ing and jail of the secret police
in Kiev, in which he was to spend
perhaps the most harrowing five
weeks of his life on September 3.
He was given a seven-year sus-
pended sentence and expelled from
the Soviet Union on October 14.
His "home" was Cell No. 35,
one of 80 in the four-story, walled
brick building, where the KGB
"temporarily detains" persons it
is investigating. The cell was a six-
by-ten foot, white-washed room
with a cast-iron cot, night table,
and shelves upon the bare wooden
"The most disconcerting thing
about it was that guards kept
looking in at me through the
peep-hole in the door," Kaminsky
recalled with a smile, now that
the affair was behind him.
Sees No Prisoners
"I never saw any other prison-
ers-even during the daily exer-
cise periods," he said with sud-
den sternness. "But I knew they
The prosecutor's questions cov-
ered about the same ground as
the interrogation sessions earlier,
and the purpose of the whole trial
seemed to be to impress him with
"the correctness and formality of
Russian law," Kaminsky conclud-
"The formality was there, but
it was a farce. The six Russian
witnesses contradicted each other
in their testimony, and when, in
answer to a question, I said I had
considered writing a book which
could be sold in the United States,
the 100 people in the crowded
courtroom began chanting 'Beez-
Kaminsky freely admitted he
was "a little jittery" while await-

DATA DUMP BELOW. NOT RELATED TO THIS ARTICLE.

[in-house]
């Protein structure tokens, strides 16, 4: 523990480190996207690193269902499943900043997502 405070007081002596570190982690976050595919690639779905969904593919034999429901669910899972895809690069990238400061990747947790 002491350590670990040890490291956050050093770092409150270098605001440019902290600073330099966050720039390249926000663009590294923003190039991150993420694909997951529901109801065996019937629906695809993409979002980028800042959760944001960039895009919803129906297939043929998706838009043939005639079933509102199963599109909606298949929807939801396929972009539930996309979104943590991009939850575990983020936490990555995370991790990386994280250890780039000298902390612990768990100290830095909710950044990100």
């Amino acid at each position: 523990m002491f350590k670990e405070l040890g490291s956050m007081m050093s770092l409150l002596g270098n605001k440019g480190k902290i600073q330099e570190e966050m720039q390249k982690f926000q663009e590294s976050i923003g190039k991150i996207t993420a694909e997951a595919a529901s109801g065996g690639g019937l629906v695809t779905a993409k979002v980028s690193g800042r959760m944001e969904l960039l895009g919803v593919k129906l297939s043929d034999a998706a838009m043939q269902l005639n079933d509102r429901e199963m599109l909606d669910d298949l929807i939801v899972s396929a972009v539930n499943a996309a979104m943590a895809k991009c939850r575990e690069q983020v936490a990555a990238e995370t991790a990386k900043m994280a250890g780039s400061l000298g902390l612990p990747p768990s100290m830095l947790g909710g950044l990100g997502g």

ing the decision of the three So-
viet military officers who com-
posed the tribunal.
Kaminsky was judged guilty of
espionage and sentenced at 7:20
p.m. Sept. 19; he appealed his
case and was expelled from the
Soviet Union Oct. 14. After arrest,
interrogation, confinement, trial
and expulsion, he says, "Maybe
some rday I'll visit Russia again."
Aid to Cuba
HAVANA (M)-Chinese residents
in Cuba have been mixing in pub-
lic with a small group of Com-
munist Chinese technicians-the
result being an impression of siz-
able Peiping support for the Cas-
tro regime, reliable sources here
These sources say they under-
stood about 30 Red Chinese mili-
tary technicians have arrived in
Cuba. Six of them are believed to
Some of the newly arrived Chi-
nese have been seen at social af-
fairs sponsored by Castro units.
With them have been substantial
numbers of local Chinese known
The sources doubt that Red
Chinese pilots are here to teach
Cuban pilots how to fly jets. In-
stead they probably are here to
fly such planes themselves as a
stopgap until Cuban pilots can
be trained here or abroad.
Diplomatic sources say they un-
derstand an added number of So-
viet, Czech and either Chinese or
North Korean military technicians
are here now and are being sent
Some are thought to be here
in connection with the delivery of
Russian MIG jetfighters from
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mine," he said almost imploring-
ly. "I really hope I didn't make
any propaganda material for the
Russians-and I don't think I
"They would judge my actions
by my own ideals," he explained.
"They would use my love of
teaching, asking, 'If you wrote an
anti-Soviet book, what would your
students thing of you?'
"Then I judged my note-tak-
ing and photographing by Soviet
law, I had to admit I had done
wrong-not in my own eyes, but
in theirs. For example, if I took
a picture of a cow that looked
undernourished, the Russians con-
sidered it detrimental to them and
a violation of their law."
Kaminsky was subjected to this
kind of grilling three times a day:
Morning, afternoon and evening.
The longest session he could re-
member was from 10 one morn-
ing to 4 the next morning. On
this occasion, the interrogators
drew it out by intentionally mak-
ing errors in the long-hand ac-
counts of the session, making it
necessary to recopy some pages
"as much as four times," he re-
The questioning at Uzhgorod